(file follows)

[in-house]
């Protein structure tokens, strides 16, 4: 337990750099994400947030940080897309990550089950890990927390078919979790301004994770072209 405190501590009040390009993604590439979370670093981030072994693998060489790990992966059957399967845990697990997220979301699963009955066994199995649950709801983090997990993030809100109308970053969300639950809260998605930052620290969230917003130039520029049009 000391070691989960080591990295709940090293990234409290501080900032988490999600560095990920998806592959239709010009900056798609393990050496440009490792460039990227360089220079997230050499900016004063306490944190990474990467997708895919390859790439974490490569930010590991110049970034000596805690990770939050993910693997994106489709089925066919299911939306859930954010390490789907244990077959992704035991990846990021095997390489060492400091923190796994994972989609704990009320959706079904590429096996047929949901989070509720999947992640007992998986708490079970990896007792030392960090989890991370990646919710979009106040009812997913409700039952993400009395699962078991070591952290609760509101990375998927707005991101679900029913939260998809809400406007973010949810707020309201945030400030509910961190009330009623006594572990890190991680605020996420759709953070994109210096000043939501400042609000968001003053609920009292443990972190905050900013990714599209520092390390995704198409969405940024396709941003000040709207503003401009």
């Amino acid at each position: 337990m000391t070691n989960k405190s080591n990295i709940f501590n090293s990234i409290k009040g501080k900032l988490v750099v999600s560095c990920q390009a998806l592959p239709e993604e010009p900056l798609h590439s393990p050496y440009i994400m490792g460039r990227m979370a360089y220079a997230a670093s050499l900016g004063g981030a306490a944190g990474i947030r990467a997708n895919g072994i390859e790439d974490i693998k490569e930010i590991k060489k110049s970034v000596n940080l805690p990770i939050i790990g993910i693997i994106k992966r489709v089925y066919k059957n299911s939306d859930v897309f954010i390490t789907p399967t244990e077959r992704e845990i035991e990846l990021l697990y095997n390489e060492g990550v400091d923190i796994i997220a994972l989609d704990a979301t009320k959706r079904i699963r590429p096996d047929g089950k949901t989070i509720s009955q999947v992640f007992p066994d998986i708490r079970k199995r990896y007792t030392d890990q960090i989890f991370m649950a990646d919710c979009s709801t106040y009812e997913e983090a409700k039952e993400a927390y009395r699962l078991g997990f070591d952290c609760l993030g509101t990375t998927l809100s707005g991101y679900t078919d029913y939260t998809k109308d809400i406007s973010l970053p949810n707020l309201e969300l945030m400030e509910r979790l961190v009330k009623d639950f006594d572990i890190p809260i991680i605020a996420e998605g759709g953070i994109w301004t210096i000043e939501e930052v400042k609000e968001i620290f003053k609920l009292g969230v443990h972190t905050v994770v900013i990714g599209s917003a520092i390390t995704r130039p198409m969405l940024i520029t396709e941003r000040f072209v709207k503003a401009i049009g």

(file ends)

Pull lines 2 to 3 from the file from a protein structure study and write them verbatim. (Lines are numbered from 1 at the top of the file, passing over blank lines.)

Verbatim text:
């Protein structure tokens, strides 16, 4: 337990750099994400947030940080897309990550089950890990927390078919979790301004994770072209 405190501590009040390009993604590439979370670093981030072994693998060489790990992966059957399967845990697990997220979301699963009955066994199995649950709801983090997990993030809100109308970053969300639950809260998605930052620290969230917003130039520029049009 000391070691989960080591990295709940090293990234409290501080900032988490999600560095990920998806592959239709010009900056798609393990050496440009490792460039990227360089220079997230050499900016004063306490944190990474990467997708895919390859790439974490490569930010590991110049970034000596805690990770939050993910693997994106489709089925066919299911939306859930954010390490789907244990077959992704035991990846990021095997390489060492400091923190796994994972989609704990009320959706079904590429096996047929949901989070509720999947992640007992998986708490079970990896007792030392960090989890991370990646919710979009106040009812997913409700039952993400009395699962078991070591952290609760509101990375998927707005991101679900029913939260998809809400406007973010949810707020309201945030400030509910961190009330009623006594572990890190991680605020996420759709953070994109210096000043939501400042609000968001003053609920009292443990972190905050900013990714599209520092390390995704198409969405940024396709941003000040709207503003401009």
């Amino acid at each position: 337990m000391t070691n989960k405190s080591n990295i709940f501590n090293s990234i409290k009040g501080k900032l988490v750099v999600s560095c990920q390009a998806l592959p239709e993604e010009p900056l798609h590439s393990p050496y440009i994400m490792g460039r990227m979370a360089y220079a997230a670093s050499l900016g004063g981030a306490a944190g990474i947030r990467a997708n895919g072994i390859e790439d974490i693998k490569e930010i590991k060489k110049s970034v000596n940080l805690p990770i939050i790990g993910i693997i994106k992966r489709v089925y066919k059957n299911s939306d859930v897309f954010i390490t789907p399967t244990e077959r992704e845990i035991e990846l990021l697990y095997n390489e060492g990550v400091d923190i796994i997220a994972l989609d704990a979301t009320k959706r079904i699963r590429p096996d047929g089950k949901t989070i509720s009955q999947v992640f007992p066994d998986i708490r079970k199995r990896y007792t030392d890990q960090i989890f991370m649950a990646d919710c979009s709801t106040y009812e997913e983090a409700k039952e993400a927390y009395r699962l078991g997990f070591d952290c609760l993030g509101t990375t998927l809100s707005g991101y679900t078919d029913y939260t998809k109308d809400i406007s973010l970053p949810n707020l309201e969300l945030m400030e509910r979790l961190v009330k009623d639950f006594d572990i890190p809260i991680i605020a996420e998605g759709g953070i994109w301004t210096i000043e939501e930052v400042k609000e968001i620290f003053k609920l009292g969230v443990h972190t905050v994770v900013i990714g599209s917003a520092i390390t995704r130039p198409m969405l940024i520029t396709e941003r000040f072209v709207k503003a401009i049009g």